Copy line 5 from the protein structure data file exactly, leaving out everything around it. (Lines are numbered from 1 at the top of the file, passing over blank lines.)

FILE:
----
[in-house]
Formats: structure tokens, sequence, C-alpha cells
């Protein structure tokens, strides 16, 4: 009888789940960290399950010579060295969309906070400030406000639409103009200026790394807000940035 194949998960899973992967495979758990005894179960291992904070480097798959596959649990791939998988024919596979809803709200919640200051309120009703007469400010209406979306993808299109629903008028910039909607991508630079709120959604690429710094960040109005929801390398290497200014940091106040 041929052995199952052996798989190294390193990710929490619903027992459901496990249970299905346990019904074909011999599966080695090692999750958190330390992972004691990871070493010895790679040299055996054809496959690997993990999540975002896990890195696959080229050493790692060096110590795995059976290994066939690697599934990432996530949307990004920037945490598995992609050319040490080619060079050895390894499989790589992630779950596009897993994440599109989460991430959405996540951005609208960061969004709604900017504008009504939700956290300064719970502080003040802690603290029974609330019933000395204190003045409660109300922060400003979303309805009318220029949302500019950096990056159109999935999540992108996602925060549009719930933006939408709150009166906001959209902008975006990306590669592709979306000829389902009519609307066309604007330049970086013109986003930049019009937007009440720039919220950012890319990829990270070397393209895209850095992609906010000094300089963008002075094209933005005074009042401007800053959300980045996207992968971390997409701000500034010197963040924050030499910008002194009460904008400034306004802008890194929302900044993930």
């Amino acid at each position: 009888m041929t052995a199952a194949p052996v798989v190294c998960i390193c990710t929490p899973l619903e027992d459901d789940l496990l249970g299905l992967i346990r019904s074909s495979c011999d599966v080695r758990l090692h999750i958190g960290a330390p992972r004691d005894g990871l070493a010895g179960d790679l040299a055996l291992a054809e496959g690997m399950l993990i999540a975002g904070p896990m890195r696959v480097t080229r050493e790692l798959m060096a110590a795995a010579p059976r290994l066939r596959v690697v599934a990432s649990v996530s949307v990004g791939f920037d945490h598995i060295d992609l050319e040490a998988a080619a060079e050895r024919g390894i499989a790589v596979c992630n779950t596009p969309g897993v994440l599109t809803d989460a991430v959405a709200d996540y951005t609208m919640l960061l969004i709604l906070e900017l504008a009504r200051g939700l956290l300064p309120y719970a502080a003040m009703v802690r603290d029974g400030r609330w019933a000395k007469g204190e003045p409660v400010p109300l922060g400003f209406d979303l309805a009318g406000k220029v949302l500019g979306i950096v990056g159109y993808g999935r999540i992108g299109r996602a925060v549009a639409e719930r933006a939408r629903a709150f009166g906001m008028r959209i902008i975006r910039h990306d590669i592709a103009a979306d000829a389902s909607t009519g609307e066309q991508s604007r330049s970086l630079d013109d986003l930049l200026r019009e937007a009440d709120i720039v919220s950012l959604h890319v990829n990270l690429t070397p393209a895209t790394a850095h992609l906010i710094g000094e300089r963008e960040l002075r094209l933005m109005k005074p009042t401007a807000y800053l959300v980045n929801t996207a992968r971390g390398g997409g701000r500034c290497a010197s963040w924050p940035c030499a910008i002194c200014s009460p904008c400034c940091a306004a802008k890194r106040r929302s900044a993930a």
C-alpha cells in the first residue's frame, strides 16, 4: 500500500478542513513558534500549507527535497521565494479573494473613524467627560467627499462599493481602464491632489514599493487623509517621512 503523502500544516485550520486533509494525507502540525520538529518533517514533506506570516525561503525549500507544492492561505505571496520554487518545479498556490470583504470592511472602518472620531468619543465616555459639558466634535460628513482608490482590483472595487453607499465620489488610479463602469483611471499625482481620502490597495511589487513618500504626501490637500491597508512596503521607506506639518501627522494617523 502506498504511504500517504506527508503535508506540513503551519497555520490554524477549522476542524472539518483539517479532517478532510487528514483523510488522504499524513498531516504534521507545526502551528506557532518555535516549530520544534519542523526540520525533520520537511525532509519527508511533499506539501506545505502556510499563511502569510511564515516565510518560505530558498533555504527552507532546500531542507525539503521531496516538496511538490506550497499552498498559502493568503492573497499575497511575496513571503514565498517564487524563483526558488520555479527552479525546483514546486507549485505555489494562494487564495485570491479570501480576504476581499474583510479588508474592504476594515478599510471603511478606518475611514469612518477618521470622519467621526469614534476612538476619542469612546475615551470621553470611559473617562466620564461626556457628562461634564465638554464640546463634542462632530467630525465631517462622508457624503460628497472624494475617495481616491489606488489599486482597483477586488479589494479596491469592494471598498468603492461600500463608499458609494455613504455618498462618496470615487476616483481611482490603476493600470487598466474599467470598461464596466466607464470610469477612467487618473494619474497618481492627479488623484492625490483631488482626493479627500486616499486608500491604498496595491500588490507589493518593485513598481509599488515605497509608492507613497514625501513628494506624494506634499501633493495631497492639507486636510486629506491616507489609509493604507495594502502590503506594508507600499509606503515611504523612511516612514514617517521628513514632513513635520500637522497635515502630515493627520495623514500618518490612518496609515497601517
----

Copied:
C-alpha cells in the first residue's frame, strides 16, 4: 500500500478542513513558534500549507527535497521565494479573494473613524467627560467627499462599493481602464491632489514599493487623509517621512 503523502500544516485550520486533509494525507502540525520538529518533517514533506506570516525561503525549500507544492492561505505571496520554487518545479498556490470583504470592511472602518472620531468619543465616555459639558466634535460628513482608490482590483472595487453607499465620489488610479463602469483611471499625482481620502490597495511589487513618500504626501490637500491597508512596503521607506506639518501627522494617523 502506498504511504500517504506527508503535508506540513503551519497555520490554524477549522476542524472539518483539517479532517478532510487528514483523510488522504499524513498531516504534521507545526502551528506557532518555535516549530520544534519542523526540520525533520520537511525532509519527508511533499506539501506545505502556510499563511502569510511564515516565510518560505530558498533555504527552507532546500531542507525539503521531496516538496511538490506550497499552498498559502493568503492573497499575497511575496513571503514565498517564487524563483526558488520555479527552479525546483514546486507549485505555489494562494487564495485570491479570501480576504476581499474583510479588508474592504476594515478599510471603511478606518475611514469612518477618521470622519467621526469614534476612538476619542469612546475615551470621553470611559473617562466620564461626556457628562461634564465638554464640546463634542462632530467630525465631517462622508457624503460628497472624494475617495481616491489606488489599486482597483477586488479589494479596491469592494471598498468603492461600500463608499458609494455613504455618498462618496470615487476616483481611482490603476493600470487598466474599467470598461464596466466607464470610469477612467487618473494619474497618481492627479488623484492625490483631488482626493479627500486616499486608500491604498496595491500588490507589493518593485513598481509599488515605497509608492507613497514625501513628494506624494506634499501633493495631497492639507486636510486629506491616507489609509493604507495594502502590503506594508507600499509606503515611504523612511516612514514617517521628513514632513513635520500637522497635515502630515493627520495623514500618518490612518496609515497601517